Book Review: “The Ezekiel Option” by Joel C. Rosenberg (2006)

There are very few books that I’ve wanted to reread in my lifetime. The Bronze Bow by Elizabeth George Speare; The Enemy Within by Kris Lundgaard; Alive by Piers Paul Read—these are the few that come to mind. But then I have to add “any of Joel C. Rosenberg’s fiction” to that list. About five years after reading the Last Jihad series, I’ve picked it up once more, and I am nowhere near disappointed for having done so.

The Ezekiel Option is Book 3 in this series, and it’s the decisive wedge that turns friends into enemies and nation against nation in the world of Rosenberg’s imagination. Of the first three books, this is the most timely installment, for it covers in full detail the “Gog and Magog” prophecies of Ezekiel 38 and 39. While the story is fictionalized, the research and warnings are not. One day, a Russian-Iranian military alliance will seek to wipe the State of Israel completely off the map, and when that day comes, God will exact holy vengeance upon His enemies, and no one will then claim that they haven’t seen God work.

This alliance is not far away, Friends, and in fact might already be here. And the question Rosenberg implies in The Ezekiel Option is the same that I ask today: will you believe all that God has said in His Word and has already proven throughout history, and must you first witness and then survive His holy firestorm from the sky before you believe what He told humanity several millennia ago? The Messiah has come one to provide salvation and He’ll one day come again to exact vengeance upon His enemies. Why remain as you are (empty and condemned already), when Jesus has offered the only thing you really need in this life: peace with God?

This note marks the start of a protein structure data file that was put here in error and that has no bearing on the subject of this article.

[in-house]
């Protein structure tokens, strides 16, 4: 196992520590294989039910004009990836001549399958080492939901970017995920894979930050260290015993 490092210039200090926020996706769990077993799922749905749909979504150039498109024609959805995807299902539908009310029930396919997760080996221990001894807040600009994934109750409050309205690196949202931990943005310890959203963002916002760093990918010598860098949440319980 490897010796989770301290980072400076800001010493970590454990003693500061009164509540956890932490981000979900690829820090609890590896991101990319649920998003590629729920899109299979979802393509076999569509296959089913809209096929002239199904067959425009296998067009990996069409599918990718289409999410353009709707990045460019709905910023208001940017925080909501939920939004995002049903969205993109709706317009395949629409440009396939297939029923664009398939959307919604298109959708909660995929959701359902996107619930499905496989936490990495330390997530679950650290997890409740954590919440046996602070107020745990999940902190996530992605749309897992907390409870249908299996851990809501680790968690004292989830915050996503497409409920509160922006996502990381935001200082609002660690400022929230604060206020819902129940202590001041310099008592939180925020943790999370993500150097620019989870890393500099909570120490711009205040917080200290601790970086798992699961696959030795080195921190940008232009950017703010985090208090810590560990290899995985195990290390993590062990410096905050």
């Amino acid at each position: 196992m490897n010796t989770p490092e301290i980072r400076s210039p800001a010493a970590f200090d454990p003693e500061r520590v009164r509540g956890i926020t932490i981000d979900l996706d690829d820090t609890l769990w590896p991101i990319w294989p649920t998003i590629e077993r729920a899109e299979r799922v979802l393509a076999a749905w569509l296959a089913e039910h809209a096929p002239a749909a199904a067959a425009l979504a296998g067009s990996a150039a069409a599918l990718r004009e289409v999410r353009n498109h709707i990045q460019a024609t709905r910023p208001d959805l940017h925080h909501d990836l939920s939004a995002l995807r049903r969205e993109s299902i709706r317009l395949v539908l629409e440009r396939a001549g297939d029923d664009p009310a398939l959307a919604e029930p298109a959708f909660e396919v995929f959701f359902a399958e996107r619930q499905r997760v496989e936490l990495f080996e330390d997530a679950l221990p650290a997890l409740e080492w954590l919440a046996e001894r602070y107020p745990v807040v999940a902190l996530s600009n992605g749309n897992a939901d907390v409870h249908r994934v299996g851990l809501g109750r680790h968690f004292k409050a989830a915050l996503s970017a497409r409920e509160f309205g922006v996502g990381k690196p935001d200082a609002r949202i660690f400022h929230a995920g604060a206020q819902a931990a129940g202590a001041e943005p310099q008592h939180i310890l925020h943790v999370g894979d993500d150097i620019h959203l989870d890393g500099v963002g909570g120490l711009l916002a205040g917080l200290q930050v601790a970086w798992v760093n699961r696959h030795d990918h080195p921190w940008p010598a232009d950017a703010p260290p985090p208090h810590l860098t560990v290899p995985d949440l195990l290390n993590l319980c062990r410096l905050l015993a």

Perhaps Rosenberg never meant for his political series to be a long Gospel tract, and maybe I don’t intend for my book reviews to be such either, but there’s always room for the Truth:
Isaiah 55:6-9 “Seek the LORD while He may be found; call upon Him while He is near. Let the wicked forsake his way and the unrighteous man his thoughts; let him return to the LORD, that he may have compassion on him, and to our God, for he will abundantly pardon. For my thoughts are not your thoughts, neither are your ways my ways, declares the LORD. For as the heavens are higher than the earth, so are my ways higher than your ways and my thoughts than your thoughts.”
John 3:16-18 “For God so loved the world, that he gave his only Son, that whoever believes in him should not perish but have eternal life. For God did not send his Son into the world to condemn the world, but in order that the world might be saved through him. Whoever believes in him is not condemned, but whoever does not believe is condemned already, because he has not believed in the name of the only Son of God.”

As a real political action-thriller, The Ezekiel Option is a far more intense read than The Last Days (Book 2), which felt more like a simple political-thriller with some action. I can’t guarantee that you’ll love the book and series as much I do, but you’ve got to admit that it’s certainly worth a shot.

©2015 E.T.

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3 Responses to Book Review: “The Ezekiel Option” by Joel C. Rosenberg (2006)

  1. Pingback: Book Review: “Dead Heat” by Joel C. Rosenberg (2008) | Elliot's Blog

  2. Cindy says:

    Loving this book as well! I wish I had the first two of the series but I can’t find them in Manila. Will they make this into a movie?

    • thelittleman says:

      I haven’t heard any rumblings about a movie deal. Have you tried signing up for an online library? Lots of State-side libraries offer digital downloads of books that have expiration dates. This might be a viable option for international folk as well, I’m not sure.

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